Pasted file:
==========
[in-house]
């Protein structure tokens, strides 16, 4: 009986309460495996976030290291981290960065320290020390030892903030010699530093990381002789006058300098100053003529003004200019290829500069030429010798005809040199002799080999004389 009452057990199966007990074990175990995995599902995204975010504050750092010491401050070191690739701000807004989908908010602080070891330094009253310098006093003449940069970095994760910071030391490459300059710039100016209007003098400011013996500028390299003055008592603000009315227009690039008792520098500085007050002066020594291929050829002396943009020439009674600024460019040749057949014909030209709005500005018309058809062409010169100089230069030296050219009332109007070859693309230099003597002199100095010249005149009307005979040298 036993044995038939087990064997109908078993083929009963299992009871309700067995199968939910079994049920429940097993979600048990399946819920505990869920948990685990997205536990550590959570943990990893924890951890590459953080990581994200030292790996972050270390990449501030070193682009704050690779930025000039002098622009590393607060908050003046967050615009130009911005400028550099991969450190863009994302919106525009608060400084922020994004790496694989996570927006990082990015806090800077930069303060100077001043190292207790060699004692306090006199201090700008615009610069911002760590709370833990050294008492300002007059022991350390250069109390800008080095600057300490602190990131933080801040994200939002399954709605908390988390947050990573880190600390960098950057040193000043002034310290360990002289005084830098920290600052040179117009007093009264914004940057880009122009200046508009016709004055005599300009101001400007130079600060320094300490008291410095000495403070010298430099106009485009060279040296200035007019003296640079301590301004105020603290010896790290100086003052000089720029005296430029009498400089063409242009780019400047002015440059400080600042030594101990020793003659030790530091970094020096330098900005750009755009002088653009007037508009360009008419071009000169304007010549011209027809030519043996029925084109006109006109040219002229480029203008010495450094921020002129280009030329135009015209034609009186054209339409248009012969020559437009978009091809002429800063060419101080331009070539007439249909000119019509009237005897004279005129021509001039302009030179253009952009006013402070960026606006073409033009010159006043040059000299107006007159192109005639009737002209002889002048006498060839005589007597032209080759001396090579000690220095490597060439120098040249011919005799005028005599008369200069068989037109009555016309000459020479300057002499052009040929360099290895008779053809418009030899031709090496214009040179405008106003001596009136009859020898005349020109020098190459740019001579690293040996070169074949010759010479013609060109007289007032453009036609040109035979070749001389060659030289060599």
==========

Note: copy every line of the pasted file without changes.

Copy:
[in-house]
């Protein structure tokens, strides 16, 4: 009986309460495996976030290291981290960065320290020390030892903030010699530093990381002789006058300098100053003529003004200019290829500069030429010798005809040199002799080999004389 009452057990199966007990074990175990995995599902995204975010504050750092010491401050070191690739701000807004989908908010602080070891330094009253310098006093003449940069970095994760910071030391490459300059710039100016209007003098400011013996500028390299003055008592603000009315227009690039008792520098500085007050002066020594291929050829002396943009020439009674600024460019040749057949014909030209709005500005018309058809062409010169100089230069030296050219009332109007070859693309230099003597002199100095010249005149009307005979040298 036993044995038939087990064997109908078993083929009963299992009871309700067995199968939910079994049920429940097993979600048990399946819920505990869920948990685990997205536990550590959570943990990893924890951890590459953080990581994200030292790996972050270390990449501030070193682009704050690779930025000039002098622009590393607060908050003046967050615009130009911005400028550099991969450190863009994302919106525009608060400084922020994004790496694989996570927006990082990015806090800077930069303060100077001043190292207790060699004692306090006199201090700008615009610069911002760590709370833990050294008492300002007059022991350390250069109390800008080095600057300490602190990131933080801040994200939002399954709605908390988390947050990573880190600390960098950057040193000043002034310290360990002289005084830098920290600052040179117009007093009264914004940057880009122009200046508009016709004055005599300009101001400007130079600060320094300490008291410095000495403070010298430099106009485009060279040296200035007019003296640079301590301004105020603290010896790290100086003052000089720029005296430029009498400089063409242009780019400047002015440059400080600042030594101990020793003659030790530091970094020096330098900005750009755009002088653009007037508009360009008419071009000169304007010549011209027809030519043996029925084109006109006109040219002229480029203008010495450094921020002129280009030329135009015209034609009186054209339409248009012969020559437009978009091809002429800063060419101080331009070539007439249909000119019509009237005897004279005129021509001039302009030179253009952009006013402070960026606006073409033009010159006043040059000299107006007159192109005639009737002209002889002048006498060839005589007597032209080759001396090579000690220095490597060439120098040249011919005799005028005599008369200069068989037109009555016309000459020479300057002499052009040929360099290895008779053809418009030899031709090496214009040179405008106003001596009136009859020898005349020109020098190459740019001579690293040996070169074949010759010479013609060109007289007032453009036609040109035979070749001389060659030289060599």